Dados vol. 59 n. 1 Rio de Janeiro jan./mar. 2016

Tradition, Law, and Politics

Abreu, Luiz E.


ABSTRACT To which extent does the Brazilian legal fit into the Western tradition or, at least, in the individualist Western tradition represented in the classic texts, mainly political philosophy texts? To which extent are we not the Other in the West? This article argues that this issue remains obscured by a characteristic of the social system lying within public institutions, namely a fissure between two languages that are conceived as distinct and opposed. Thus, on one side, there are normative instruments and the institutional discourse, on the other one, backstage maneuverings and, among them, reciprocity. This article defends that rupture is the logically preceding phenomenon and that the daily practice of politics can be understood as a form of dialogue.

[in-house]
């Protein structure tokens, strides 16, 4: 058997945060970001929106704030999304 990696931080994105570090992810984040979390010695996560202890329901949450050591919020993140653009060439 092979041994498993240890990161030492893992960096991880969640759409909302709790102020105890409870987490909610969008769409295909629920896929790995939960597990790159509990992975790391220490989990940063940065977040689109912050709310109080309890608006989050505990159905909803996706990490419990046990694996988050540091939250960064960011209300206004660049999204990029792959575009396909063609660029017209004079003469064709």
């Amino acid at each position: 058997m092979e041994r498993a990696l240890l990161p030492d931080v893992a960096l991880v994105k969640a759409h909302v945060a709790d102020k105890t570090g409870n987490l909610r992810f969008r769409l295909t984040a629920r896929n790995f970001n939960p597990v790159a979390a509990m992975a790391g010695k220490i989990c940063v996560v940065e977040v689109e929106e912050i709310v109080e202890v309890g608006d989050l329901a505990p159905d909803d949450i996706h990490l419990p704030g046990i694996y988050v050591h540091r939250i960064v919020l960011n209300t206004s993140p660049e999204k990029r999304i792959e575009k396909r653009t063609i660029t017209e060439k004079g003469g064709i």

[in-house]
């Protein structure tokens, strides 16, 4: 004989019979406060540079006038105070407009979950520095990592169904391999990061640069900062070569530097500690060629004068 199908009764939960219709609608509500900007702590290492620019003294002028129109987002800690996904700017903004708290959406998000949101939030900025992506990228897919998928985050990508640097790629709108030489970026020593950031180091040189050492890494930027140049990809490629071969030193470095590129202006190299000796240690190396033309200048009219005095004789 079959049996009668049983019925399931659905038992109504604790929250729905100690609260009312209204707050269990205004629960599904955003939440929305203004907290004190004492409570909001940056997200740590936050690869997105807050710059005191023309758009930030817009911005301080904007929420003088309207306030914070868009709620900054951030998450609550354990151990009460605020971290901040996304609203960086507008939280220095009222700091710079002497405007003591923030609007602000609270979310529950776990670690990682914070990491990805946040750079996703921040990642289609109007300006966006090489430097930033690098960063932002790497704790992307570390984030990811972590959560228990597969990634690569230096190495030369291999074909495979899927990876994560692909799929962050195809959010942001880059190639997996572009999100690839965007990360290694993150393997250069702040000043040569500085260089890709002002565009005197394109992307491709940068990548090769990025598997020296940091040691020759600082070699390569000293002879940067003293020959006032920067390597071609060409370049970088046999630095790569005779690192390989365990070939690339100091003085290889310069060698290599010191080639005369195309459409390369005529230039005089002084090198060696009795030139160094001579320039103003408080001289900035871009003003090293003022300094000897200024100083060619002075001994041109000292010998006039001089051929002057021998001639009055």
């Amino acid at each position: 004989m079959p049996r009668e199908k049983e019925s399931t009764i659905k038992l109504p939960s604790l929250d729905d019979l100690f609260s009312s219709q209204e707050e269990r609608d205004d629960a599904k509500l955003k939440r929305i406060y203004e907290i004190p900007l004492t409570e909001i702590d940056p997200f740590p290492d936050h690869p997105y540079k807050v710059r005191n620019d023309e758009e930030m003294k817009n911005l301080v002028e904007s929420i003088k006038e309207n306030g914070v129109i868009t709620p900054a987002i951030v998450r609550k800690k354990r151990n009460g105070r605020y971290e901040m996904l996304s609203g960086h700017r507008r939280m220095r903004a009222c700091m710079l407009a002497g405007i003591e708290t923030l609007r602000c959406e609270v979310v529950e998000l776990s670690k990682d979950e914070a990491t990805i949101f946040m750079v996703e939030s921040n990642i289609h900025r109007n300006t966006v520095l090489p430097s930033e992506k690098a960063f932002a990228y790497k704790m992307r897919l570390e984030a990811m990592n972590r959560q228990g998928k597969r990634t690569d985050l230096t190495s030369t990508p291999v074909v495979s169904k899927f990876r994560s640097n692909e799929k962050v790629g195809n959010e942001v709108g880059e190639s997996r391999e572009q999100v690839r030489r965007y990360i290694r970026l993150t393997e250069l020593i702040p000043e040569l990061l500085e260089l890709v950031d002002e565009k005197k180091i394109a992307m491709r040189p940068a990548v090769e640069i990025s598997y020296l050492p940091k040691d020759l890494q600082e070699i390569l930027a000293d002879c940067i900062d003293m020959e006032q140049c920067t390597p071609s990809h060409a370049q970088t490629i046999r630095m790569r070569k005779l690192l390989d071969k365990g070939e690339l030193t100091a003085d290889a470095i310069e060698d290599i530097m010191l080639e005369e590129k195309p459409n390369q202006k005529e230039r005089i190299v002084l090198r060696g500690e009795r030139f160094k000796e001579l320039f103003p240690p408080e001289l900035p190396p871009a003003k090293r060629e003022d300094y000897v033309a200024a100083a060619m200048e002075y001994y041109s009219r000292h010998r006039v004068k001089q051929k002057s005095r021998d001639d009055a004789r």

Keywords: language, identity, tradition, law, politics

DOI: 10.1590/00115258201673

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Tradition, Law, and Politics